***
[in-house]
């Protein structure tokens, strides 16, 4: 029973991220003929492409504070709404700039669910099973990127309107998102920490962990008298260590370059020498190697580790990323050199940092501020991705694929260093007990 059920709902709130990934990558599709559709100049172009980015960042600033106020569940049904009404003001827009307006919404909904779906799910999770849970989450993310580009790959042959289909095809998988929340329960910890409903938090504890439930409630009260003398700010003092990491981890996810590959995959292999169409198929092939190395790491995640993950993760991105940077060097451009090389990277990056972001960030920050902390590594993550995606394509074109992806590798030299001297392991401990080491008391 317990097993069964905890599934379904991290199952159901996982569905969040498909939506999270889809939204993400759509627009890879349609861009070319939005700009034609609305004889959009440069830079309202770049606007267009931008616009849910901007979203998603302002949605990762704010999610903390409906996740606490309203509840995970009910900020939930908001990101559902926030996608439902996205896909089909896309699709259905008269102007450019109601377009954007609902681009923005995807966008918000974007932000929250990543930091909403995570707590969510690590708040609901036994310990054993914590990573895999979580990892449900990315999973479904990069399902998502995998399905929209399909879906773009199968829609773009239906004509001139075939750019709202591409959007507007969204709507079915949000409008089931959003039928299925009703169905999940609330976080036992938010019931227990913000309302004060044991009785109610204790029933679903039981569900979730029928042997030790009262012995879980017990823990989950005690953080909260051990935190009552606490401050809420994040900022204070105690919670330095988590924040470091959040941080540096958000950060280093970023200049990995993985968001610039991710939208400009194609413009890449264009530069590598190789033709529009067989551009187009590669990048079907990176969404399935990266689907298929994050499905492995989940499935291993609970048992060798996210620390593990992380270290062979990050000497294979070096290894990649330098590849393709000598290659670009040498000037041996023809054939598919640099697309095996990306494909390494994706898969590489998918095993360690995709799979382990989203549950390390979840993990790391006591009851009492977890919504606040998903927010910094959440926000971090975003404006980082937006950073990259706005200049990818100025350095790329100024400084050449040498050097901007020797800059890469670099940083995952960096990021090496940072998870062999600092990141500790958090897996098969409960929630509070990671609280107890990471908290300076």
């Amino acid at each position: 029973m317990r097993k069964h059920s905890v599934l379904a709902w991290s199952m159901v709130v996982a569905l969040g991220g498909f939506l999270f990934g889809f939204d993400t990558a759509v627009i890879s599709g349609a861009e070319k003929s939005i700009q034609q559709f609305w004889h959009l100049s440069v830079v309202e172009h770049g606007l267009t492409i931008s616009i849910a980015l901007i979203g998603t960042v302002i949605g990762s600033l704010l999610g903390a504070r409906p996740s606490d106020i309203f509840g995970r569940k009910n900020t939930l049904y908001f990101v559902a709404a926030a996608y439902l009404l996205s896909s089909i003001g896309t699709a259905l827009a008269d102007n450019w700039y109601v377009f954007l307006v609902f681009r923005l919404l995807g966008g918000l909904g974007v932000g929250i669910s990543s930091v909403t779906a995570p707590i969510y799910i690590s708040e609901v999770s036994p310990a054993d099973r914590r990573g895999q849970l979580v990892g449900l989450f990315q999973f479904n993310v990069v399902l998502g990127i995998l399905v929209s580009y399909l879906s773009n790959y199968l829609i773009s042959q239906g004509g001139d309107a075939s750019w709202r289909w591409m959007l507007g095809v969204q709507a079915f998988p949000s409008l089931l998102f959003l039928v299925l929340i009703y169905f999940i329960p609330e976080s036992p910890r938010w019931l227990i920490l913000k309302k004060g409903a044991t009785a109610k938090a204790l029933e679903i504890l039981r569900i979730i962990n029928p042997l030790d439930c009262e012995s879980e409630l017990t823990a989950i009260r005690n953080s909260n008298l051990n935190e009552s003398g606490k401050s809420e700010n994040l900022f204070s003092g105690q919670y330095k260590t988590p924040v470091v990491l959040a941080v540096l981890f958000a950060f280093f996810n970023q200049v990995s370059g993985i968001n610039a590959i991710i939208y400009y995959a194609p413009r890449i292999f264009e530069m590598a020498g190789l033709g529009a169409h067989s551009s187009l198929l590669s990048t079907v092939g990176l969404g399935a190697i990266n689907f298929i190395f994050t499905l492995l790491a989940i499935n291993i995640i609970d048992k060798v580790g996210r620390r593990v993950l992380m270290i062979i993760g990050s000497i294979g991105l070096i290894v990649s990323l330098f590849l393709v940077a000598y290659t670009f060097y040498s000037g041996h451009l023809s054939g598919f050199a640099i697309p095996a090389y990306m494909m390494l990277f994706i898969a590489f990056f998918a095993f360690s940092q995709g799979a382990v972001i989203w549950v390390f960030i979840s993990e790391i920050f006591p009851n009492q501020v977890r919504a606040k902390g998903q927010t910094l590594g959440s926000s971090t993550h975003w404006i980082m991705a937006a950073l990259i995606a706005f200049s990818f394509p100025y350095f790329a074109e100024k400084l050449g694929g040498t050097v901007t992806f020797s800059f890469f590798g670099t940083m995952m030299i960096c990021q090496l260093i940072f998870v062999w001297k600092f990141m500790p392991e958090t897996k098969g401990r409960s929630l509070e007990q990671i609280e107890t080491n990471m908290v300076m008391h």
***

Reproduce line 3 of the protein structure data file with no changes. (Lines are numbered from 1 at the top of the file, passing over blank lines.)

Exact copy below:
């Amino acid at each position: 029973m317990r097993k069964h059920s905890v599934l379904a709902w991290s199952m159901v709130v996982a569905l969040g991220g498909f939506l999270f990934g889809f939204d993400t990558a759509v627009i890879s599709g349609a861009e070319k003929s939005i700009q034609q559709f609305w004889h959009l100049s440069v830079v309202e172009h770049g606007l267009t492409i931008s616009i849910a980015l901007i979203g998603t960042v302002i949605g990762s600033l704010l999610g903390a504070r409906p996740s606490d106020i309203f509840g995970r569940k009910n900020t939930l049904y908001f990101v559902a709404a926030a996608y439902l009404l996205s896909s089909i003001g896309t699709a259905l827009a008269d102007n450019w700039y109601v377009f954007l307006v609902f681009r923005l919404l995807g966008g918000l909904g974007v932000g929250i669910s990543s930091v909403t779906a995570p707590i969510y799910i690590s708040e609901v999770s036994p310990a054993d099973r914590r990573g895999q849970l979580v990892g449900l989450f990315q999973f479904n993310v990069v399902l998502g990127i995998l399905v929209s580009y399909l879906s773009n790959y199968l829609i773009s042959q239906g004509g001139d309107a075939s750019w709202r289909w591409m959007l507007g095809v969204q709507a079915f998988p949000s409008l089931l998102f959003l039928v299925l929340i009703y169905f999940i329960p609330e976080s036992p910890r938010w019931l227990i920490l913000k309302k004060g409903a044991t009785a109610k938090a204790l029933e679903i504890l039981r569900i979730i962990n029928p042997l030790d439930c009262e012995s879980e409630l017990t823990a989950i009260r005690n953080s909260n008298l051990n935190e009552s003398g606490k401050s809420e700010n994040l900022f204070s003092g105690q919670y330095k260590t988590p924040v470091v990491l959040a941080v540096l981890f958000a950060f280093f996810n970023q200049v990995s370059g993985i968001n610039a590959i991710i939208y400009y995959a194609p413009r890449i292999f264009e530069m590598a020498g190789l033709g529009a169409h067989s551009s187009l198929l590669s990048t079907v092939g990176l969404g399935a190697i990266n689907f298929i190395f994050t499905l492995l790491a989940i499935n291993i995640i609970d048992k060798v580790g996210r620390r593990v993950l992380m270290i062979i993760g990050s000497i294979g991105l070096i290894v990649s990323l330098f590849l393709v940077a000598y290659t670009f060097y040498s000037g041996h451009l023809s054939g598919f050199a640099i697309p095996a090389y990306m494909m390494l990277f994706i898969a590489f990056f998918a095993f360690s940092q995709g799979a382990v972001i989203w549950v390390f960030i979840s993990e790391i920050f006591p009851n009492q501020v977890r919504a606040k902390g998903q927010t910094l590594g959440s926000s971090t993550h975003w404006i980082m991705a937006a950073l990259i995606a706005f200049s990818f394509p100025y350095f790329a074109e100024k400084l050449g694929g040498t050097v901007t992806f020797s800059f890469f590798g670099t940083m995952m030299i960096c990021q090496l260093i940072f998870v062999w001297k600092f990141m500790p392991e958090t897996k098969g401990r409960s929630l509070e007990q990671i609280e107890t080491n990471m908290v300076m008391h």